Sailor's Pen Doctor, Mr. Kawaguchi

October, 2002

Thanks to the Chicago and Washington pen shows, pen lovers in the west have discovered Sailor's nib master, Mr. Nagahara. Well, Sailor actually has two nib masters. One has stayed in Japan to keep up Sailor's grueling schedule of pen clinics for the benefit of Japanese pen lovers. His name is Mr. Kawaguchi, and on his business card is the title "Pen Doctor."

I had the opportunity to meet Mr. Kawaguchi at a Sailor Pen clinic at Maruzen department store in Nihonbashi. His table was covered with an assortment of tools and pens, and in the midst of them was a large wooden model of the tip of a pen nib, painted to indicate the gold nib and silver colored tipping. It is constructed in two parts to show the relationship of the tines to each other. He uses this to explain to customers with sick pens what the problem is, and how he intends to fix it.

Nearly every weekend, all year around, Sailor sends either Mr. Nagahara or Mr. Kawaguchi to its pen clinics held at locations throughout Japan. Mr. Kawaguchi has personally repaired several thousands of fountain pens on the spot at some 40 different locations--at no charge to the customers. He said that nearly everyone who comes to him with a problem pen, comes for the same reason; ink won't come out. And 80 percent of these are fixed by simply adjusting the part of the nib which is depicted in the wooden model. Unfortunately, when one's pen stops writing, the natural tendency is to press harder, and this causes further damage!

When a customer brings a fountain pen to the pen clinic, Mr. Kawaguchi asks a few questions about its history and after some initial adjustments, closely observes how the owner holds and writes with the pen. This gives him a good indication of what caused the pen to stop writing in the first place. He is then able to make further adjustments to allow the pen to not only write well, but to write well in that particular person's hand. The whole procedure takes from 2 to 8 minutes. At the time of this interview late in the afternoon, he had already fixed some 50 pens for about 25 people (many brought in more than one pen). He also fixes pens that are mailed to him at the Sailor offices, but without the benefit of personal observation of the owner actually using the pen, these repairs can take up to 30 minutes.

As we talked, Mr. Kawaguchi launched into a lecture on "mosaikan" or "capillary action." (I must confess that since it was all in Japanese, and fairly technical, a lot of it went over my head.) This capillary action is the principal behind most of the pen problems he encounters, and he has devoted much time to its study. He has made calculations based on such factors as nib and feed materials and sizes, and internal and external pressure, and has determined that for the best ink flow, the distance between the ink source (the near end of the cartridge in modern pens) and the tip of the nib ought to be 29 milimeters. Sailor's Profit series fountain pens in particular have been built according to these findings.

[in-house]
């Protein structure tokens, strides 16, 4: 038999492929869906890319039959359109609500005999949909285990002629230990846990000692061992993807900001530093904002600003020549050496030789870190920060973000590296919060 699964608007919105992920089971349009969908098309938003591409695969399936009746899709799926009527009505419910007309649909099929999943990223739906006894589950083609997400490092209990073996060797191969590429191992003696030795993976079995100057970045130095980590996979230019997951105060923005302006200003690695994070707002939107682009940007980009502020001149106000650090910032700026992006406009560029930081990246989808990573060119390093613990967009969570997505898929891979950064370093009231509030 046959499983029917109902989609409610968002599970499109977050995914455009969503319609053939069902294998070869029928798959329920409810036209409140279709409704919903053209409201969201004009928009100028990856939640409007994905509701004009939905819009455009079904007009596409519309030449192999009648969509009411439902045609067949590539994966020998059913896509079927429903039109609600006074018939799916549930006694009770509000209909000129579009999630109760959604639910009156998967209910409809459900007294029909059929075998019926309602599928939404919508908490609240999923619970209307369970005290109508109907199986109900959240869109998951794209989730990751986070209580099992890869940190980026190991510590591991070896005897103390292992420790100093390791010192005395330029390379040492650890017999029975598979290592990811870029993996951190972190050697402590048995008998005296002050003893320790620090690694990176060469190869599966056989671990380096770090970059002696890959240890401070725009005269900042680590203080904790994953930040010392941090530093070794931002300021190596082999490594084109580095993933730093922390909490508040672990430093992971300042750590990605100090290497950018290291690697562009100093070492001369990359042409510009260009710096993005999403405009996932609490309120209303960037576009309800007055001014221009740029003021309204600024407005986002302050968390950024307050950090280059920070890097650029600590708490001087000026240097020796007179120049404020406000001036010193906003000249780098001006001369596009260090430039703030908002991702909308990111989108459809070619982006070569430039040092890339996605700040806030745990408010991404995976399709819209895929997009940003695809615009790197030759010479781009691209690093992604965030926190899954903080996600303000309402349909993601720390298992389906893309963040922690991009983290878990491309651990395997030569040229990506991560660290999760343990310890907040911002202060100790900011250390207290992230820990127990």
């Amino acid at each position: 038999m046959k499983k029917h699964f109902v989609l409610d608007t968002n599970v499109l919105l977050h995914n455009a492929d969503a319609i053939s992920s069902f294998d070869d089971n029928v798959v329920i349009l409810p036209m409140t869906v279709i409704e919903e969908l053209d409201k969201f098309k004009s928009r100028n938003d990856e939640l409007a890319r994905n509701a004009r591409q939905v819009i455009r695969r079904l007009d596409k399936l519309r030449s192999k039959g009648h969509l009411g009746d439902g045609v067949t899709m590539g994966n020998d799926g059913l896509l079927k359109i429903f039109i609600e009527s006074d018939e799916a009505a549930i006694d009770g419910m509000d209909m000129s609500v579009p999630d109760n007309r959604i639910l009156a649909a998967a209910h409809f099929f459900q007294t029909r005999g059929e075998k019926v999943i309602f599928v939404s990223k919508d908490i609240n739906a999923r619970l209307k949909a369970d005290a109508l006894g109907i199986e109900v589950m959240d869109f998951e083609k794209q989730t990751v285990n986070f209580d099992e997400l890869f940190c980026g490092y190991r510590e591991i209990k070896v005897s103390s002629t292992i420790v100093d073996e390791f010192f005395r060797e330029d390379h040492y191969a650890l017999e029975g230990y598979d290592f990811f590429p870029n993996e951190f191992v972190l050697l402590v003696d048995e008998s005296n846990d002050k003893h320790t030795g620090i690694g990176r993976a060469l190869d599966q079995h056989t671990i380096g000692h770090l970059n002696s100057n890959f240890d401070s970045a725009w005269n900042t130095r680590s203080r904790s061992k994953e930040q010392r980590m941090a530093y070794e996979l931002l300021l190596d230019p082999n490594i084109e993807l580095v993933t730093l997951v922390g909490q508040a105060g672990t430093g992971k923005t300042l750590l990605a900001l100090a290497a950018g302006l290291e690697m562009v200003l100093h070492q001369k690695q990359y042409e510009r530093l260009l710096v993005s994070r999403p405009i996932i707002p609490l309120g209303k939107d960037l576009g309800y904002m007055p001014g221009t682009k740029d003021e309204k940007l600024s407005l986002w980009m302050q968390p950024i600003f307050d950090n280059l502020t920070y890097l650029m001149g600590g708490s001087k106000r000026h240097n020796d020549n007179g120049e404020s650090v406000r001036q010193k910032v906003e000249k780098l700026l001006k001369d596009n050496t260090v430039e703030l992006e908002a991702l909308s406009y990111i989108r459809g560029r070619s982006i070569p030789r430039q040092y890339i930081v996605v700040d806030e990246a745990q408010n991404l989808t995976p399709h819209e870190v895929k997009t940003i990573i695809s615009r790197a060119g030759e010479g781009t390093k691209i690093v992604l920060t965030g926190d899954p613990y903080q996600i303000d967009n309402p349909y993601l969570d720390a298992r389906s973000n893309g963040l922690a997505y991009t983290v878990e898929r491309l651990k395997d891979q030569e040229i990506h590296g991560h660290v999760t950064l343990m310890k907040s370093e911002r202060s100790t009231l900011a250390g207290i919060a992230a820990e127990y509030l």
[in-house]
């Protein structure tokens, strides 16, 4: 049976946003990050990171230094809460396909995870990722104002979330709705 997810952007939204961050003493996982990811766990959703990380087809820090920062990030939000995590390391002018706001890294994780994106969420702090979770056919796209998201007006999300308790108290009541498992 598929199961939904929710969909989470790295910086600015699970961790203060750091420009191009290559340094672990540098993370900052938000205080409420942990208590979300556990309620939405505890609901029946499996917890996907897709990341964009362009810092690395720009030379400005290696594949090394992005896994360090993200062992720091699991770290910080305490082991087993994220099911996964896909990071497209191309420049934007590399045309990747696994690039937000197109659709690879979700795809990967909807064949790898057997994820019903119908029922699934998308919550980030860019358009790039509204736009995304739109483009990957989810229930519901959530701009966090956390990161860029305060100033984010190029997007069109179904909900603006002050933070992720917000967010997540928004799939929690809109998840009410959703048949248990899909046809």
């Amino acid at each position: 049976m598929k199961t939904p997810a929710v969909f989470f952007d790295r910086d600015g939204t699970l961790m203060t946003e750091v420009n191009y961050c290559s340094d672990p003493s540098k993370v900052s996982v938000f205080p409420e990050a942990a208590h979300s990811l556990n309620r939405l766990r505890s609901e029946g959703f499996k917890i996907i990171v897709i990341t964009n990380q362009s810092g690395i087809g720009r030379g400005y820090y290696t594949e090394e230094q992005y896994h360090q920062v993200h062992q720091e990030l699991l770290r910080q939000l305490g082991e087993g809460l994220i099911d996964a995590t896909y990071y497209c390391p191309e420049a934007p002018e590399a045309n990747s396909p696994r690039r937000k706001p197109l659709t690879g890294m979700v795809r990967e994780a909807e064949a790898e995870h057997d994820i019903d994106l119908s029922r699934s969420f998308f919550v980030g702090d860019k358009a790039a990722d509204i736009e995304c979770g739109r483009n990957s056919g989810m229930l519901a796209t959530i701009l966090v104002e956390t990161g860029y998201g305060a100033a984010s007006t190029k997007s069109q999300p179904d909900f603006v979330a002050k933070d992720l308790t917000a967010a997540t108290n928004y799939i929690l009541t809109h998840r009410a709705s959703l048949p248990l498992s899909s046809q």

Then Mr. Kawaguchi turned my attention to a low flat box with a metal plate on the top of it. He placed a piece of paper on the plate and asked me to write a certain kanji character with my fountain pen. As I did, the number 178 appeared on a monitor next to the box. This was my writing pressure, which he said was relatively light. He then had me write the same character with a ball point pen. The number shot up to 276! The same test with a mechanical pencil gave a 256.

He told me that 5 percent of Japanese fountain pen users write with pressure of 150 or below, and the best nibs for these people are EF or F. A whopping 80 percent have writing pressure between 150 and 250, and these people are best off with FM or M nibs. Because of this high percentage of people, limited edition pens made in Japan are fitted with M nibs. The remaining 15 percent write with pressure above 250, and are encouraged to use B or BB nibs. If a first time fountain pen buyer is in the medium nib category but insists on buying a fine nib, there is a good chance that the pen will come back to Mr. Kawaguchi for repairs. Experienced fountain pen users are an exception since they are more sensitive to a nib's limitations. That was good news for me since I prefer EF nibs!

I then watched as a man brought to Mr. Kawaguchi a steel nib Rotring fountain pen that no longer wrote. He looked at it in his loupe and informed the man that the tines had separated, demonstrating the problem on his wooden model. He then wrapped the nib in a small rubber sheet, and effortlessly yanked it out of the section as my jaw dropped. He then performed a variety of quick tasks such as inserting a feeler guage between the tines, grinding the tip on abrasive material, and squeezing the sides of the nib with needle nose pliers. He then gave the pen back to the man and watched closely as he wrote his name and address. He then took the pen back and made more adjustments until the pen wrote perfectly to the customer's joy. The whole process took less than 5 minutes.

Over the years many customers have brought in their one and only fountain pens, their precious treasures which had been used so much over so many years that the tipping had worn off and they were writing with the gold nib itself. These present their own particular challenges, but Mr. Kawaguchi finds the concept of owning one good pen for a lifetime as very appealing. He handed me his own favorite lifetime pen, and let me try it out. It was a beautiful Sailor pen whose briar barrel had darkened considerably over many years of use. As one would expect, the pen doctor's pen wrote like a dream.

Russ Stutler